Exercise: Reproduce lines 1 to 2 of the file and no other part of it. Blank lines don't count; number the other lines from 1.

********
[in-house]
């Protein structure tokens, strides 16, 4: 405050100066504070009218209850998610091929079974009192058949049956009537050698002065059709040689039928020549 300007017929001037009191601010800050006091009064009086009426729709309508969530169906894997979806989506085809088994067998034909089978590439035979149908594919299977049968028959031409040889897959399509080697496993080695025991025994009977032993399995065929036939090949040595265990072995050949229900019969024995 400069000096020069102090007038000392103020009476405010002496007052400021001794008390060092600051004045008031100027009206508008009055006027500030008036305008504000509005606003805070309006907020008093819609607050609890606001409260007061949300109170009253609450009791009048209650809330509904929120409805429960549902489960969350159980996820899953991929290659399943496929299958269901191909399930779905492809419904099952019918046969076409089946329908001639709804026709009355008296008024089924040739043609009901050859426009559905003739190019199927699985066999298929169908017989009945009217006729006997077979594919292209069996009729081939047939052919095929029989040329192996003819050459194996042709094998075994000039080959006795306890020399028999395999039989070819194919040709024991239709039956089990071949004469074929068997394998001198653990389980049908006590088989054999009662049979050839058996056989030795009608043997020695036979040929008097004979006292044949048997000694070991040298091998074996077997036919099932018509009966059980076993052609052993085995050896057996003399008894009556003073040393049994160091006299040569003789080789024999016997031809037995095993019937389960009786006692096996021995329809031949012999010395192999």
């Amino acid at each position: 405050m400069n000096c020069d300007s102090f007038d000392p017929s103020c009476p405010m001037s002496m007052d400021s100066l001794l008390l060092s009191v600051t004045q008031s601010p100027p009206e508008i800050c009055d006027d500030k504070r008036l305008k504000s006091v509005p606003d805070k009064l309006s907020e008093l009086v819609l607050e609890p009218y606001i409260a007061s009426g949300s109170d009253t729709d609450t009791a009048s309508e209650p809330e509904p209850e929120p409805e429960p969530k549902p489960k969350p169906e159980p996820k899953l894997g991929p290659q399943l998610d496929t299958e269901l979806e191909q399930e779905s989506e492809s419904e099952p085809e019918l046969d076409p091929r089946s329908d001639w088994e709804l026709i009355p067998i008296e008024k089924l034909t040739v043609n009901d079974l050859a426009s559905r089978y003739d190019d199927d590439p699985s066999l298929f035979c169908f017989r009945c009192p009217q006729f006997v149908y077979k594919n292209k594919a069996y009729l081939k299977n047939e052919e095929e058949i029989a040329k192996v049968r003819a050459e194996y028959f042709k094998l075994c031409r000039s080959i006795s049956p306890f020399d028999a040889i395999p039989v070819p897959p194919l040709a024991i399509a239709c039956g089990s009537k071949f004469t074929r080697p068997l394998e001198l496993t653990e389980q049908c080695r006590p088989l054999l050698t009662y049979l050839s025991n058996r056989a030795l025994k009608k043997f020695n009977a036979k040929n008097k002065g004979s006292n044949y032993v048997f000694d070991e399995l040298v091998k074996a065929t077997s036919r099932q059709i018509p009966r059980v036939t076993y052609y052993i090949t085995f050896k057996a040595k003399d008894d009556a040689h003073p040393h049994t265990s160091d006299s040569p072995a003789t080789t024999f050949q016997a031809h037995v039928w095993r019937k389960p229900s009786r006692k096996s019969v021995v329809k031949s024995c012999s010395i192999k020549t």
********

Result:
[in-house]
């Protein structure tokens, strides 16, 4: 405050100066504070009218209850998610091929079974009192058949049956009537050698002065059709040689039928020549 300007017929001037009191601010800050006091009064009086009426729709309508969530169906894997979806989506085809088994067998034909089978590439035979149908594919299977049968028959031409040889897959399509080697496993080695025991025994009977032993399995065929036939090949040595265990072995050949229900019969024995 400069000096020069102090007038000392103020009476405010002496007052400021001794008390060092600051004045008031100027009206508008009055006027500030008036305008504000509005606003805070309006907020008093819609607050609890606001409260007061949300109170009253609450009791009048209650809330509904929120409805429960549902489960969350159980996820899953991929290659399943496929299958269901191909399930779905492809419904099952019918046969076409089946329908001639709804026709009355008296008024089924040739043609009901050859426009559905003739190019199927699985066999298929169908017989009945009217006729006997077979594919292209069996009729081939047939052919095929029989040329192996003819050459194996042709094998075994000039080959006795306890020399028999395999039989070819194919040709024991239709039956089990071949004469074929068997394998001198653990389980049908006590088989054999009662049979050839058996056989030795009608043997020695036979040929008097004979006292044949048997000694070991040298091998074996077997036919099932018509009966059980076993052609052993085995050896057996003399008894009556003073040393049994160091006299040569003789080789024999016997031809037995095993019937389960009786006692096996021995329809031949012999010395192999």